Rick Santorum Dogged by Gay Marriage Questions in New Hampshire

Santorum can't stop talking about homosexuality.

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Former Pennsylvania Sen. Rick Santorum is sticking with his message on gay marriage, but it doesn't seem to be helping him in New Hampshire. In campaign stops last week and two debates this weekend, the latest GOP candidate to rise in the polls kept up his talk about the socially conservative views that earned him a virtual tie with former Gov. Mitt Romney in the Iowa caucuses.

The result, according to a Suffolk University/7News poll released Monday, is that Santorum has slipped to fourth place in New Hampshire, with just 10 percent of the expected vote.

[Vote: Can Rick Santorum Win the 2012 GOP Nomination?]

Choruses of boos drowned out Santorum's voice at one stop in Concord late last week. When asked about his stance on gay marriage by a student Thursday, Santorum replied, "Well, what about three men?...If reason says that if you think it's OK for two, then you have to differentiate with me as to why it's not OK for three."

The LA Times reports that Santorum told a Manchester crowd who gathered on Saturday that having an imprisoned father was preferable to having no father at all, as in the case of a same-sex couple. Citing an anti-poverty expert, Santorum explained, "He found that even fathers in jail who had abandoned their kids were still better than no father at all to have in their children's lives."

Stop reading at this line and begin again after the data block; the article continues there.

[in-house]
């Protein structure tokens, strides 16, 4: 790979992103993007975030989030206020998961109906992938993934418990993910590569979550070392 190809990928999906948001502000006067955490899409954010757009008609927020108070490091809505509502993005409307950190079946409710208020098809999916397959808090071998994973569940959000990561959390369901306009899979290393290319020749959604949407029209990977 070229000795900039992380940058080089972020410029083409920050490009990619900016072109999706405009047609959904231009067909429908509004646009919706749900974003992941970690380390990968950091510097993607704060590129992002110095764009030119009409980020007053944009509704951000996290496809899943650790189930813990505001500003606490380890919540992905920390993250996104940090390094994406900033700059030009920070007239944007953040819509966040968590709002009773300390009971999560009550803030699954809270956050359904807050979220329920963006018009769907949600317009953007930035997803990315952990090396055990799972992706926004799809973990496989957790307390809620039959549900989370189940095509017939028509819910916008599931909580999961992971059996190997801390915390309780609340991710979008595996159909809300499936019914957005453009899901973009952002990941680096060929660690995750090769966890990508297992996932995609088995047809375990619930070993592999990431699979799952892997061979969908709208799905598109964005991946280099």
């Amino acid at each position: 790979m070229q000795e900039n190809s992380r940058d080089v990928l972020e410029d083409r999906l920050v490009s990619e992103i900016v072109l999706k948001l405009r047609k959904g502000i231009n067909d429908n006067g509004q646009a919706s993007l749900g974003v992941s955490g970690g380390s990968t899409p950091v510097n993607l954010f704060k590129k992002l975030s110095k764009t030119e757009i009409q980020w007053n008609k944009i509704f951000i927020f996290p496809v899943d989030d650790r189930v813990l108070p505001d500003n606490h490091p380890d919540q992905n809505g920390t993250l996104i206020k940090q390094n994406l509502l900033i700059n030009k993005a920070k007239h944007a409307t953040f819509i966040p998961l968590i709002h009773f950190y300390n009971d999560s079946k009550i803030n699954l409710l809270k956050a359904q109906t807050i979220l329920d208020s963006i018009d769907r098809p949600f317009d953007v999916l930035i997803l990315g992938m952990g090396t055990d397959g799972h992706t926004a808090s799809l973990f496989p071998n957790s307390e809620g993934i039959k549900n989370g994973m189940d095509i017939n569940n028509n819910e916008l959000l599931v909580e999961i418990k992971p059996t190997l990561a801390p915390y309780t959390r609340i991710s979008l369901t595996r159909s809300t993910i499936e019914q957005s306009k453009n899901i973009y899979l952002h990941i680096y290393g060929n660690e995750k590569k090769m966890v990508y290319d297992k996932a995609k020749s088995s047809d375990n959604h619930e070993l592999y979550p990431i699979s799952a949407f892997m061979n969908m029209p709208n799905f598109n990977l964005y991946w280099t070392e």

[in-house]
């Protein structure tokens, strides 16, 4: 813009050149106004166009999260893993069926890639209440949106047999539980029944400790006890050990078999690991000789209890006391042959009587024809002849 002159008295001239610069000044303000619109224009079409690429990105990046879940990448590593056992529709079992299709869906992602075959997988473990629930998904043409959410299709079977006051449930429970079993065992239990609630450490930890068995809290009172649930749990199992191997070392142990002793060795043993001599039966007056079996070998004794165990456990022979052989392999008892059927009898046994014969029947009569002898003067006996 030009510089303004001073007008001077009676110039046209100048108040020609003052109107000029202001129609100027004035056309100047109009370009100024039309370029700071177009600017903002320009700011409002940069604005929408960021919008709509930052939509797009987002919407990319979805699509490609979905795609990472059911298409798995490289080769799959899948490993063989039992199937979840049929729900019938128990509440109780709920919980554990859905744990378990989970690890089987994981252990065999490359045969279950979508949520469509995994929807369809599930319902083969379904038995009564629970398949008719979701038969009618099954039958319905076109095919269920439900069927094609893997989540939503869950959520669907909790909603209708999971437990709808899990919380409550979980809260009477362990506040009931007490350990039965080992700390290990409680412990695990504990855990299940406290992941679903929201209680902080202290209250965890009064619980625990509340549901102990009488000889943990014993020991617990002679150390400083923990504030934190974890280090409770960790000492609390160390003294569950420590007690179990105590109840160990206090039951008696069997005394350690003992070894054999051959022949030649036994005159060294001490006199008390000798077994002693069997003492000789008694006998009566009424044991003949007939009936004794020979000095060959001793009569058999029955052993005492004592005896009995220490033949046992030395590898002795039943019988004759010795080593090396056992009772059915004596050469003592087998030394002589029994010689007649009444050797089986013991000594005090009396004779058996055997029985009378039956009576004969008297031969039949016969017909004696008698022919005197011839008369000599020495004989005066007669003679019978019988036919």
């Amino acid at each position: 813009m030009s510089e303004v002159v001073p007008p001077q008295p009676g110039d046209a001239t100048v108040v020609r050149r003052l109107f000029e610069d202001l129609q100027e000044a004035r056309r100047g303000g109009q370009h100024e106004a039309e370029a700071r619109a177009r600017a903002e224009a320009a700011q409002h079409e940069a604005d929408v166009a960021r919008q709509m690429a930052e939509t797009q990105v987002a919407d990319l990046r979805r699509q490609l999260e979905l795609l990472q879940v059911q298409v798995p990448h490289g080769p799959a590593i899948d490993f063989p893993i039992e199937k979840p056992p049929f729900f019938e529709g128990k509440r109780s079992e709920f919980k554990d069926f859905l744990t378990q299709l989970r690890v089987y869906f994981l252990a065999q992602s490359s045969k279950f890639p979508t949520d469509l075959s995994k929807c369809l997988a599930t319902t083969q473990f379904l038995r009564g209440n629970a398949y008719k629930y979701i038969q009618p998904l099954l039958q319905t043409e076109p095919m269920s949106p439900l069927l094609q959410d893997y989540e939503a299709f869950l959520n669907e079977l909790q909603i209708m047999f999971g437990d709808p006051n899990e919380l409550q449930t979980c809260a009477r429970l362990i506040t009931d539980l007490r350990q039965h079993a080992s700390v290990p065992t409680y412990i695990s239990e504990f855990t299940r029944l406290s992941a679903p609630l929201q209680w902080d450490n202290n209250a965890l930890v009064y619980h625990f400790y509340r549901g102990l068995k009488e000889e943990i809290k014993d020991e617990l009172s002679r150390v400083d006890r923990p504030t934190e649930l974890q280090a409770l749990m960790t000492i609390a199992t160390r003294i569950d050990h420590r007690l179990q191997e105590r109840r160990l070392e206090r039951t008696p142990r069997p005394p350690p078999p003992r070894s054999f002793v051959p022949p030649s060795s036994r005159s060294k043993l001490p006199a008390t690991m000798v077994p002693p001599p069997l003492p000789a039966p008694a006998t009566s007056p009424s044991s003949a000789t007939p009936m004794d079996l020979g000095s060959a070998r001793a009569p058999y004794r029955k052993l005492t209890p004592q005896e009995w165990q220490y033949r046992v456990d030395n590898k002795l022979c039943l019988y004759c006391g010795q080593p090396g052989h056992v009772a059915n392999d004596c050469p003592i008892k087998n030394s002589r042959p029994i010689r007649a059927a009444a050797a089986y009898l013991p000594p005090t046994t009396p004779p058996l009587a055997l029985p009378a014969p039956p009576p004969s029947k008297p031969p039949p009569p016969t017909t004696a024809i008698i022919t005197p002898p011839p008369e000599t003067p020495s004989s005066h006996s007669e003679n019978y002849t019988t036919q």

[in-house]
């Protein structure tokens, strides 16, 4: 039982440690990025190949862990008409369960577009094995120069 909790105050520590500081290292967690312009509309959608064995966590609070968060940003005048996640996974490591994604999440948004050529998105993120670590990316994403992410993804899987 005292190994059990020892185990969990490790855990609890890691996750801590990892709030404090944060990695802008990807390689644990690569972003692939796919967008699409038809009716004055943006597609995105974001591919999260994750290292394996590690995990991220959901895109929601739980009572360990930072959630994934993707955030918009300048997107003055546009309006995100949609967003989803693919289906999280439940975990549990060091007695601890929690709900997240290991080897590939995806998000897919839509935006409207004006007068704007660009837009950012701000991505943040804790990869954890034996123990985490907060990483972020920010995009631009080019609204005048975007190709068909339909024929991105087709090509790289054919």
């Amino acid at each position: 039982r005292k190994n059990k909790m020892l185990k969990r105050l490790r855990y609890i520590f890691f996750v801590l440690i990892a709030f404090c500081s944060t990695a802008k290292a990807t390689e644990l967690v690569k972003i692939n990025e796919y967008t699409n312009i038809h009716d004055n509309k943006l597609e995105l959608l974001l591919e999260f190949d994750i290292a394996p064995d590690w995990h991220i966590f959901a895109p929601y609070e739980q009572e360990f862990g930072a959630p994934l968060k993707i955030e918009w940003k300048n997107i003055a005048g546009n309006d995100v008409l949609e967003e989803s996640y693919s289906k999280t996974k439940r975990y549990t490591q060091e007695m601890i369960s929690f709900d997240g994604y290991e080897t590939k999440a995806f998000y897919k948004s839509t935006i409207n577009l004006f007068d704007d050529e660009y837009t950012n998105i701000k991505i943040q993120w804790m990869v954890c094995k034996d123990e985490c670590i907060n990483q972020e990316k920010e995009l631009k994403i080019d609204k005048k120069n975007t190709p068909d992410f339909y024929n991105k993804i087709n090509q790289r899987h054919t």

[See a collection of political cartoons on the 2012 GOP hopefuls.]

Same-sex marriage has been legal in New Hampshire since Jan. 1, 2010, and an estimated 1,800 same-sex couples have been married in the state. At the ABC News/WMUR debate Saturday, Santorum argued for a constitutional amendment banning gay marriage and he consented that he'd like to see same-sex marriages in the state annulled.

Then, at the Meet the Press debate on Sunday, Andy Hiller—Channel 7 in Boston's political editor—asked Mr. Santorum, "What if you had a son who came to you and said he was gay?" In a seemingly chimerical departure from statements made during his time in New Hampshire, Santorum replied without hesitation: "I would love him as much as I did the second before he said it and I would try to do everything I can to be as good a father to him as possible."

[See a collection of political cartoons on gay marriage.]

Santorum's message on homosexuality appears to be working elsewhere. He left New Hampshire Sunday morning to make a few campaign stops in South Carolina, where he is surging in the polls. An American Research Group poll released Friday shows that Santorum has jumped 23 percentage points in the state, going from just 1 percent in November to his current 24 percent, putting him in a tie with former House Speaker Newt Gingrich and narrowing Mitt Romney's lead to just a 7 percent margin.

  • Read: Who Is Rick Santorum?
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